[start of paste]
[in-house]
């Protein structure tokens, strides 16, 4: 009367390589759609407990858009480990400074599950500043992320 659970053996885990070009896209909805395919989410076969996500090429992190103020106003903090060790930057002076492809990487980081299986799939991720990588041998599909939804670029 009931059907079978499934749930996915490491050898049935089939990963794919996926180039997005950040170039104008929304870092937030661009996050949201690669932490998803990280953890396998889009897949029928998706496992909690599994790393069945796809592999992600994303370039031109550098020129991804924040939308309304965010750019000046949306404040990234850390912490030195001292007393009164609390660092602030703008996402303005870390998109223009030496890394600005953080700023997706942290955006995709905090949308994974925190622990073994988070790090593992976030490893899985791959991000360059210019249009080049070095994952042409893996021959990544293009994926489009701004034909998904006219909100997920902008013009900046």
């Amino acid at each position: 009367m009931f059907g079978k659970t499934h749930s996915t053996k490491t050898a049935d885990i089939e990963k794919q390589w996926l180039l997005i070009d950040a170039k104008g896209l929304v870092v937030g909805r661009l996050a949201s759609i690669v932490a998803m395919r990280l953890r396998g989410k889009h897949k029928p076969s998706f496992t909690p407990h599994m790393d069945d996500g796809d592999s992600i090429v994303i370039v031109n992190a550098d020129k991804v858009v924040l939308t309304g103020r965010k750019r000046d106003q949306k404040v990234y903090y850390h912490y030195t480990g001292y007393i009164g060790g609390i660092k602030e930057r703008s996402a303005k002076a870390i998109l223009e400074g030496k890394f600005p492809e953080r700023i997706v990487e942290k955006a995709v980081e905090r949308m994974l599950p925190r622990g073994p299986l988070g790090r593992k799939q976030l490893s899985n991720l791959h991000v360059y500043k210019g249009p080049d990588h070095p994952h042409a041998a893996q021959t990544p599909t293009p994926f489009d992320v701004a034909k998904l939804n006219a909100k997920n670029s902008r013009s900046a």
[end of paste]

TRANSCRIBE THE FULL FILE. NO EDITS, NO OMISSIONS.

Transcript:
[in-house]
């Protein structure tokens, strides 16, 4: 009367390589759609407990858009480990400074599950500043992320 659970053996885990070009896209909805395919989410076969996500090429992190103020106003903090060790930057002076492809990487980081299986799939991720990588041998599909939804670029 009931059907079978499934749930996915490491050898049935089939990963794919996926180039997005950040170039104008929304870092937030661009996050949201690669932490998803990280953890396998889009897949029928998706496992909690599994790393069945796809592999992600994303370039031109550098020129991804924040939308309304965010750019000046949306404040990234850390912490030195001292007393009164609390660092602030703008996402303005870390998109223009030496890394600005953080700023997706942290955006995709905090949308994974925190622990073994988070790090593992976030490893899985791959991000360059210019249009080049070095994952042409893996021959990544293009994926489009701004034909998904006219909100997920902008013009900046």
């Amino acid at each position: 009367m009931f059907g079978k659970t499934h749930s996915t053996k490491t050898a049935d885990i089939e990963k794919q390589w996926l180039l997005i070009d950040a170039k104008g896209l929304v870092v937030g909805r661009l996050a949201s759609i690669v932490a998803m395919r990280l953890r396998g989410k889009h897949k029928p076969s998706f496992t909690p407990h599994m790393d069945d996500g796809d592999s992600i090429v994303i370039v031109n992190a550098d020129k991804v858009v924040l939308t309304g103020r965010k750019r000046d106003q949306k404040v990234y903090y850390h912490y030195t480990g001292y007393i009164g060790g609390i660092k602030e930057r703008s996402a303005k002076a870390i998109l223009e400074g030496k890394f600005p492809e953080r700023i997706v990487e942290k955006a995709v980081e905090r949308m994974l599950p925190r622990g073994p299986l988070g790090r593992k799939q976030l490893s899985n991720l791959h991000v360059y500043k210019g249009p080049d990588h070095p994952h042409a041998a893996q021959t990544p599909t293009p994926f489009d992320v701004a034909k998904l939804n006219a909100k997920n670029s902008r013009s900046a």